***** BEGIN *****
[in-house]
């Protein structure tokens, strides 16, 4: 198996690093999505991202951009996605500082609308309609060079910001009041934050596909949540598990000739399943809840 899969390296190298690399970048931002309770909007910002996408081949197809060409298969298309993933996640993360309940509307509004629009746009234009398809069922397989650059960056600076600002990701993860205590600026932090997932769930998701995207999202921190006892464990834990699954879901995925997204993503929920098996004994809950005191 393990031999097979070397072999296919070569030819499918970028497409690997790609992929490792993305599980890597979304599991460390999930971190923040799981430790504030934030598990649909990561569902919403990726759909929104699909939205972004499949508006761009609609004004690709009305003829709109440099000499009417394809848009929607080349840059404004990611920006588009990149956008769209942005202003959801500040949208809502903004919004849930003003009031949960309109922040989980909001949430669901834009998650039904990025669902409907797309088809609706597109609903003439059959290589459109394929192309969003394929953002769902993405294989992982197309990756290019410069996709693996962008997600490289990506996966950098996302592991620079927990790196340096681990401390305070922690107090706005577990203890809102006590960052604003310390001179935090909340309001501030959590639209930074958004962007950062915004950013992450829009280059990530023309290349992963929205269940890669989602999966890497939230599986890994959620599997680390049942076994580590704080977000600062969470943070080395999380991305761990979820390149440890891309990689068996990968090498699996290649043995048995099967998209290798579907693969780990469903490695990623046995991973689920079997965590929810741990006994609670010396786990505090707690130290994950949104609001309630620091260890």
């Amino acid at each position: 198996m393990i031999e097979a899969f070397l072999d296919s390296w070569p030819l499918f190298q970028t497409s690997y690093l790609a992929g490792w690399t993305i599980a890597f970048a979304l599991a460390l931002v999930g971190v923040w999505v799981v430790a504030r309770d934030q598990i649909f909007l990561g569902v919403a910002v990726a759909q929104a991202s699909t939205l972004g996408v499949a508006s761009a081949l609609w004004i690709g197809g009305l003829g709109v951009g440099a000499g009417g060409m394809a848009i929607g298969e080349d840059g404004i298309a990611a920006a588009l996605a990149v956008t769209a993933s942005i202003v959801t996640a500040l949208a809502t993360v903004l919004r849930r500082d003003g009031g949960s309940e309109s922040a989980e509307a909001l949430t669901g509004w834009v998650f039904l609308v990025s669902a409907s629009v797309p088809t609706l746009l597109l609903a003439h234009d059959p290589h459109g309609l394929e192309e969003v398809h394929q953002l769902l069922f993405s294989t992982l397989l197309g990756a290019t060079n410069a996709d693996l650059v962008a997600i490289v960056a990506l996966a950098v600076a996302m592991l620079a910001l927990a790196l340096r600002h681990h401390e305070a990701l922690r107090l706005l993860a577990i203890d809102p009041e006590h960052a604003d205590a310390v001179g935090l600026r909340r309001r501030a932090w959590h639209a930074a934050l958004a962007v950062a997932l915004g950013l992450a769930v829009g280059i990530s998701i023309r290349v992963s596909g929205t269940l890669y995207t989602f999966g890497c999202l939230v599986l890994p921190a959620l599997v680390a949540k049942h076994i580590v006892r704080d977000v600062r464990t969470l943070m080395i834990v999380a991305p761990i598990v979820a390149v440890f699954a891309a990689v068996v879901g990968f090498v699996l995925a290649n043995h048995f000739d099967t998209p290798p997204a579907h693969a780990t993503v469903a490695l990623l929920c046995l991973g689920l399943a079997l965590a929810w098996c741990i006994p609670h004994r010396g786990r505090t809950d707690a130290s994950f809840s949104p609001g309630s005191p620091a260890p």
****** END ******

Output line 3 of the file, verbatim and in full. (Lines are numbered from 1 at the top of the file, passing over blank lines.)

């Amino acid at each position: 198996m393990i031999e097979a899969f070397l072999d296919s390296w070569p030819l499918f190298q970028t497409s690997y690093l790609a992929g490792w690399t993305i599980a890597f970048a979304l599991a460390l931002v999930g971190v923040w999505v799981v430790a504030r309770d934030q598990i649909f909007l990561g569902v919403a910002v990726a759909q929104a991202s699909t939205l972004g996408v499949a508006s761009a081949l609609w004004i690709g197809g009305l003829g709109v951009g440099a000499g009417g060409m394809a848009i929607g298969e080349d840059g404004i298309a990611a920006a588009l996605a990149v956008t769209a993933s942005i202003v959801t996640a500040l949208a809502t993360v903004l919004r849930r500082d003003g009031g949960s309940e309109s922040a989980e509307a909001l949430t669901g509004w834009v998650f039904l609308v990025s669902a409907s629009v797309p088809t609706l746009l597109l609903a003439h234009d059959p290589h459109g309609l394929e192309e969003v398809h394929q953002l769902l069922f993405s294989t992982l397989l197309g990756a290019t060079n410069a996709d693996l650059v962008a997600i490289v960056a990506l996966a950098v600076a996302m592991l620079a910001l927990a790196l340096r600002h681990h401390e305070a990701l922690r107090l706005l993860a577990i203890d809102p009041e006590h960052a604003d205590a310390v001179g935090l600026r909340r309001r501030a932090w959590h639209a930074a934050l958004a962007v950062a997932l915004g950013l992450a769930v829009g280059i990530s998701i023309r290349v992963s596909g929205t269940l890669y995207t989602f999966g890497c999202l939230v599986l890994p921190a959620l599997v680390a949540k049942h076994i580590v006892r704080d977000v600062r464990t969470l943070m080395i834990v999380a991305p761990i598990v979820a390149v440890f699954a891309a990689v068996v879901g990968f090498v699996l995925a290649n043995h048995f000739d099967t998209p290798p997204a579907h693969a780990t993503v469903a490695l990623l929920c046995l991973g689920l399943a079997l965590a929810w098996c741990i006994p609670h004994r010396g786990r505090t809950d707690a130290s994950f809840s949104p609001g309630s005191p620091a260890p």